The Works of William Shakspeare: The Text Formed from an Intirely New Collation of the Old Editions, with the Various Readings, Notes, a Life of the Poet, and a History of the Early English Stage, Volume 1
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Page 80 - Where the bee sucks, there suck I ; In a cowslip's bell I lie : There I couch when owls do cry. On the bat's back I do fly, After summer, merrily : Merrily, merrily, shall I live now, Under the blossom that hangs on the bough.
Page cclxv - What things have we seen Done at the Mermaid! heard words that have been So nimble, and so full of subtle flame, As if that every one (from whence they came) Had meant to put his whole wit in a jest, And had resolved to live a fool the rest Of his dull life...
Page cclxxxiv - WHAT needs my Shakespeare for his honoured bones The labour of an age in piled stones ? Or that his hallowed reliques should be hid Under a star-ypointing pyramid ? Dear son of memory, great heir of fame, What need'st thou such weak witness of thy name ? Thou in our wonder and astonishment Hast built thyself a livelong monument.
Page 61 - Be not afeard ; the isle is full of noises, Sounds and sweet airs, that give delight and hurt not. Sometimes a thousand twangling instruments Will hum about mine ears, and sometimes voices That, if I then had waked after long sleep, Will make me sleep again : and then, in dreaming, The clouds methought would open and show riches Ready to drop upon me, that, when I waked, I cried to dream again.
Page 89 - tis true, I must be here confin'd by you, Or sent to Naples : Let me not, Since I have my dukedom got, And pardon'd the deceiver, dwell In this bare island, by your spell ; But release me from my bands, With the help of your good hands ', Gentle breath of yours my sails Must fill, or else my project fails, Which was to please : Now I want Spirits to enforce, art to enchant ; And my ending is despair, Unless I be reliev'd by prayer ; Which pierces so, that it assaults Mercy itself, and frees all faults.
Page 72 - Our revels now are ended. These our actors, As I foretold you, were all spirits, and Are melted into air, into thin air : And, like the baseless fabric of this vision, The cloud-capp'd towers, the gorgeous palaces, The solemn temples, the great globe itself, Yea, all which it inherit, shall dissolve, And, like this insubstantial pageant faded, Leave not a rack behind. We are such stuff As dreams are made on ; and our little life Is rounded with a sleep.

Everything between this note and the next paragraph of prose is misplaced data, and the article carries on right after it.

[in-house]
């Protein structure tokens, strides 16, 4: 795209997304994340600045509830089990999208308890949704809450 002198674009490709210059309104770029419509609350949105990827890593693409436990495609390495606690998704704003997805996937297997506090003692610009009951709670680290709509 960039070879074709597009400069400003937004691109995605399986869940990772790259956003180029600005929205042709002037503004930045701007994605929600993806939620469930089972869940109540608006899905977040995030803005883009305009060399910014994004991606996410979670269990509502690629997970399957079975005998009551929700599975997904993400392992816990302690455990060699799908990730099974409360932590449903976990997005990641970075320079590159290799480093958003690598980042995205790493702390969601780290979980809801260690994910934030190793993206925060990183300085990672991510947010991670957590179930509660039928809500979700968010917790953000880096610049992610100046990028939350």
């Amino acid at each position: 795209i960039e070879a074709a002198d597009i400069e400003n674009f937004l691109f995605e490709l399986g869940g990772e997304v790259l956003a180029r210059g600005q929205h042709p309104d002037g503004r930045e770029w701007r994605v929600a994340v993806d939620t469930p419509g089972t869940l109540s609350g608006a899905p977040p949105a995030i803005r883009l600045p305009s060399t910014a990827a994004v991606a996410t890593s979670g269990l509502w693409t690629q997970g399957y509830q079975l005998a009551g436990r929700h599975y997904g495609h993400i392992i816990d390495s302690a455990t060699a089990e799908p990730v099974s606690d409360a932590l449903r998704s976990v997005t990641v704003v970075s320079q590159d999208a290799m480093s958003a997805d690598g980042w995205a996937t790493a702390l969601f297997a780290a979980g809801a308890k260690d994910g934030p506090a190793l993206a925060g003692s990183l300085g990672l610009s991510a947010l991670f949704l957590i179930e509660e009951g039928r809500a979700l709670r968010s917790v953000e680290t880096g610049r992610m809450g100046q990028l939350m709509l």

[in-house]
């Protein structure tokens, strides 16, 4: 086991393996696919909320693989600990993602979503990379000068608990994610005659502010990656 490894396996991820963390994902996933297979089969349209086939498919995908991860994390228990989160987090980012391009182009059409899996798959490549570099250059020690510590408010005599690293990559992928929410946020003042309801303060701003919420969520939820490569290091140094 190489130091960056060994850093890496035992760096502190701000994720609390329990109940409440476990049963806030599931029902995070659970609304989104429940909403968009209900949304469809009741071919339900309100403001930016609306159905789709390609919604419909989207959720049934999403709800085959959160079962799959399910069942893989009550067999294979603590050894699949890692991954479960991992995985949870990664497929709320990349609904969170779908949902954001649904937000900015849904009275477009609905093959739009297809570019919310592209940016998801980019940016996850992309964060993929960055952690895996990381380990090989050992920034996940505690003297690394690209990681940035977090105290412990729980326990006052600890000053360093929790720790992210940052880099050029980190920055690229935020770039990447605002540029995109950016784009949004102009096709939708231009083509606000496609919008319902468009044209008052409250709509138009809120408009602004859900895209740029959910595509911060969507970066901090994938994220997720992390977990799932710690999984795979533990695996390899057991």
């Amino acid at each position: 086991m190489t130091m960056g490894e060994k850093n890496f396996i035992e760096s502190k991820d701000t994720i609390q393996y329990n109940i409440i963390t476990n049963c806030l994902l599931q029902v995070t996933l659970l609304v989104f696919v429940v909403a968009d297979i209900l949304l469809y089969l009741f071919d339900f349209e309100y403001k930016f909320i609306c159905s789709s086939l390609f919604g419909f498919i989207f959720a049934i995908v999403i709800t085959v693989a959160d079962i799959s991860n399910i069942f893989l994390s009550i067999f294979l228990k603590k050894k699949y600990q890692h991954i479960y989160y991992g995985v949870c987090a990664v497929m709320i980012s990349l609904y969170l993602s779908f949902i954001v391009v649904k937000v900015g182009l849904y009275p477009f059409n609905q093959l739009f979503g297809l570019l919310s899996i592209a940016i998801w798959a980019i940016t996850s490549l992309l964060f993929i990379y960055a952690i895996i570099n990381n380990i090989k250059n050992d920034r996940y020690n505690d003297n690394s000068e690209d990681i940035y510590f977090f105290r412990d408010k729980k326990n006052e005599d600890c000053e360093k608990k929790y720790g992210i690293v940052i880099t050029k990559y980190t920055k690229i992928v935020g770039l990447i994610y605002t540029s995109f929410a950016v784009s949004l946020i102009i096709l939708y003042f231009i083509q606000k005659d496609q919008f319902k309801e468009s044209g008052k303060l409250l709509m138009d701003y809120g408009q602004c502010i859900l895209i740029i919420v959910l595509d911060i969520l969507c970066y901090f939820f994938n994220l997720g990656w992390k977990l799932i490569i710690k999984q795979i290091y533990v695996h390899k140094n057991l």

Page 27 - em. Cal. I must eat my dinner. This island's mine, by Sycorax my mother, Which thou tak'st from me. When thou earnest first, Thou strok'dst me, and mad'st much of me ; wouldst give me Water with berries in't ; and teach me how To name the bigger light, and how the less, That burn by day and night : and then I lov'd thee, And show'd thee all the qualities o...
Page cxxxvi - I am as sorry as if the original fault had been my fault, because myself have seen his demeanour no less civil than he excellent in the quality he professes: besides, divers of worship have reported his uprightness of dealing which argues his honesty, and his facetious grace in writing, that approves his art.
Page 129 - The current, that with gentle murmur glides, Thou know'st, being stopp'd, impatiently doth rage; But, when his fair course is not hindered, He makes sweet music with the enamel'd stones, Giving a gentle kiss to every sedge He overtaketh in his pilgrimage ; And so by many winding nooks he strays, With willing sport, to the wild ocean.
Page 47 - A strange fish ! Were I in England now, as once I was, and had but this fish painted, not a holiday fool there but would give a piece of silver : there would this monster make a man; any strange beast there makes a man : when they will not give a doit to relieve a lame beggar, they will lay out ten to see a dead Indian.